TORONTO -- An Ontario man was shocked when his bank refused to reimburse him for an e-transfer he says was intercepted by hackers.

“It was sent to my email, but they hacked my email account or got into it and answered the password correctly somehow," King City man Joshua Morra told CTV News Toronto.

Morra said he uses e-transfers frequently, sometimes even to send cash between accounts he has at two different banks to pay bills.

An investigation by his bank found that the $530 e-transfer he sent to himself was intercepted and deposited by someone else who was able to guess his password.

He appealed to TD Bank three times over four months, but in the end he was denied reimbursement because he was told his password was too easy to guess—something he disagrees with.

“It had nothing to do with me, my street address, my name or my favourite school, nothing like that and the bottom line is it (the password) met their basic criteria," Morra said.

On TD’s website it says e-transfer fraud occurs when a third party is able to intercept an email money transfer and correctly guess or obtain the password.

A spokesperson for TD Bank told CTV News Toronto that when sending an e-transfer, it's important "to ensure that the recipient's email address is correct, and that the security password is something that only the sender and recipient know, and is not easily guessable.”

As people use less cash, e-transfers have become a target for scammers.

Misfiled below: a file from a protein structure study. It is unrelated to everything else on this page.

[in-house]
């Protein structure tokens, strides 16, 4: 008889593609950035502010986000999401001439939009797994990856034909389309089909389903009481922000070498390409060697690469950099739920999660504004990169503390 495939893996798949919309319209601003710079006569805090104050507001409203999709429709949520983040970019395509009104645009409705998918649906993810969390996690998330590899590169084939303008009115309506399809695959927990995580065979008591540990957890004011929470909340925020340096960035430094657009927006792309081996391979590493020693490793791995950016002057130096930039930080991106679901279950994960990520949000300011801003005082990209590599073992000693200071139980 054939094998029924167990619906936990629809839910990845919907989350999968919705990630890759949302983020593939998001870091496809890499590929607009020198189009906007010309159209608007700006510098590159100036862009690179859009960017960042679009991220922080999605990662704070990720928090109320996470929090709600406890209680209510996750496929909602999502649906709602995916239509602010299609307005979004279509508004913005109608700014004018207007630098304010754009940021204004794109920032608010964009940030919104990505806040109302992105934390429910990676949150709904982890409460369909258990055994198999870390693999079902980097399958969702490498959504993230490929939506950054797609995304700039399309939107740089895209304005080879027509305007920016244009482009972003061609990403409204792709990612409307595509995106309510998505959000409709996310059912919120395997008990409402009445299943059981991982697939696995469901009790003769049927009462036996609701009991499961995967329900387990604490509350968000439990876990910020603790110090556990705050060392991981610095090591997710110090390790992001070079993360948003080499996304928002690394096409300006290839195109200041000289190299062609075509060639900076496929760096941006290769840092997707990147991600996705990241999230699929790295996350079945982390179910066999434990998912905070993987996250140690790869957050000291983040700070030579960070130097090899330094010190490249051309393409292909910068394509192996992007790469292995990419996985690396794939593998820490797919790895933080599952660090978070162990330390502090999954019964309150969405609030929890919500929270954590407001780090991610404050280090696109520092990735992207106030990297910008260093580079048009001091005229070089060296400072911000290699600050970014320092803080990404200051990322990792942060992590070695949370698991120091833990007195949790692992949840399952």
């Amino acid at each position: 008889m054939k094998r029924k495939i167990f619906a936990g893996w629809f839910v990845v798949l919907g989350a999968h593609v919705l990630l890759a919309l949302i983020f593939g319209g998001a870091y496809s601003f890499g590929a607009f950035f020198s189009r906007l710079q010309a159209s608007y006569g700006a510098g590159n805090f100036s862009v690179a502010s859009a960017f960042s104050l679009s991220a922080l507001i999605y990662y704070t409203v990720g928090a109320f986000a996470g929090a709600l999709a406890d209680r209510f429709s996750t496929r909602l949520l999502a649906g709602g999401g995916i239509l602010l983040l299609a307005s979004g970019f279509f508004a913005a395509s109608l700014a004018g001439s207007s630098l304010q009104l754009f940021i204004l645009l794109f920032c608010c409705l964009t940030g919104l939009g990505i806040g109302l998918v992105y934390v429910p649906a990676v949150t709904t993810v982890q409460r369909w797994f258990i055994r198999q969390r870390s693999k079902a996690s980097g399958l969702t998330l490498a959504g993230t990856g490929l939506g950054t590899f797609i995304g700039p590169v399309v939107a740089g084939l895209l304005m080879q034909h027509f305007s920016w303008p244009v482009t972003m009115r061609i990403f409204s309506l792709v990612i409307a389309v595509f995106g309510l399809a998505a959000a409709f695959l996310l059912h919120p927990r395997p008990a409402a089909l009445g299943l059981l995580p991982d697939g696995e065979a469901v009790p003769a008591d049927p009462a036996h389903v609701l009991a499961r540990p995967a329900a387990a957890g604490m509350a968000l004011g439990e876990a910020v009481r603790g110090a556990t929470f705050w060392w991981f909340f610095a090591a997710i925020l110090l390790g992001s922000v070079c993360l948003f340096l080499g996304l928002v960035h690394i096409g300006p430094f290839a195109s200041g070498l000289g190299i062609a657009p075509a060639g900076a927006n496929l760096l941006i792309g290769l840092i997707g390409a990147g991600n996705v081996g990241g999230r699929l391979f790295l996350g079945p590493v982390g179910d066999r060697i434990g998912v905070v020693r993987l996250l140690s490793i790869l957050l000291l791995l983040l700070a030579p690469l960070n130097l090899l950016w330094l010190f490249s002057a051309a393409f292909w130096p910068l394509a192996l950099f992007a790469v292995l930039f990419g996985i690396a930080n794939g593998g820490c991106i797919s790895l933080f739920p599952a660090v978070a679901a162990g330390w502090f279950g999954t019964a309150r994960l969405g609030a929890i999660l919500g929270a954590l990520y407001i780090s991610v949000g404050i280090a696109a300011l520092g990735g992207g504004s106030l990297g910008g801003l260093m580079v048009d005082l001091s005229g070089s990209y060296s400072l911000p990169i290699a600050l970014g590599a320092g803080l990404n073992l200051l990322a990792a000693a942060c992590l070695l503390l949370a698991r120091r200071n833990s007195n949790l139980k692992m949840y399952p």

The president of the Canadian Association of Secured Transportation, a group that advocates for the safe transport of valuables, says that when it comes to e-transfer scams, "the fraud can be perpetrated by anyone with a computer and the internet and the ability to get into a recipient’s email account and it can be done around the corner or around the world."

The group says banks should create a stronger password system to protect their clients.

“The e-transfer system lets people chose any password, typically if it is between three and 25 letters and you can't use spaces or special characters which are really critical in using a strong password," Steven Meitin said.

TD Bank said it takes its responsibility to prevent fraud seriously. After CTV News reached out to TD on Morra’s behalf the bank said it would refund his money as a goodwill gesture.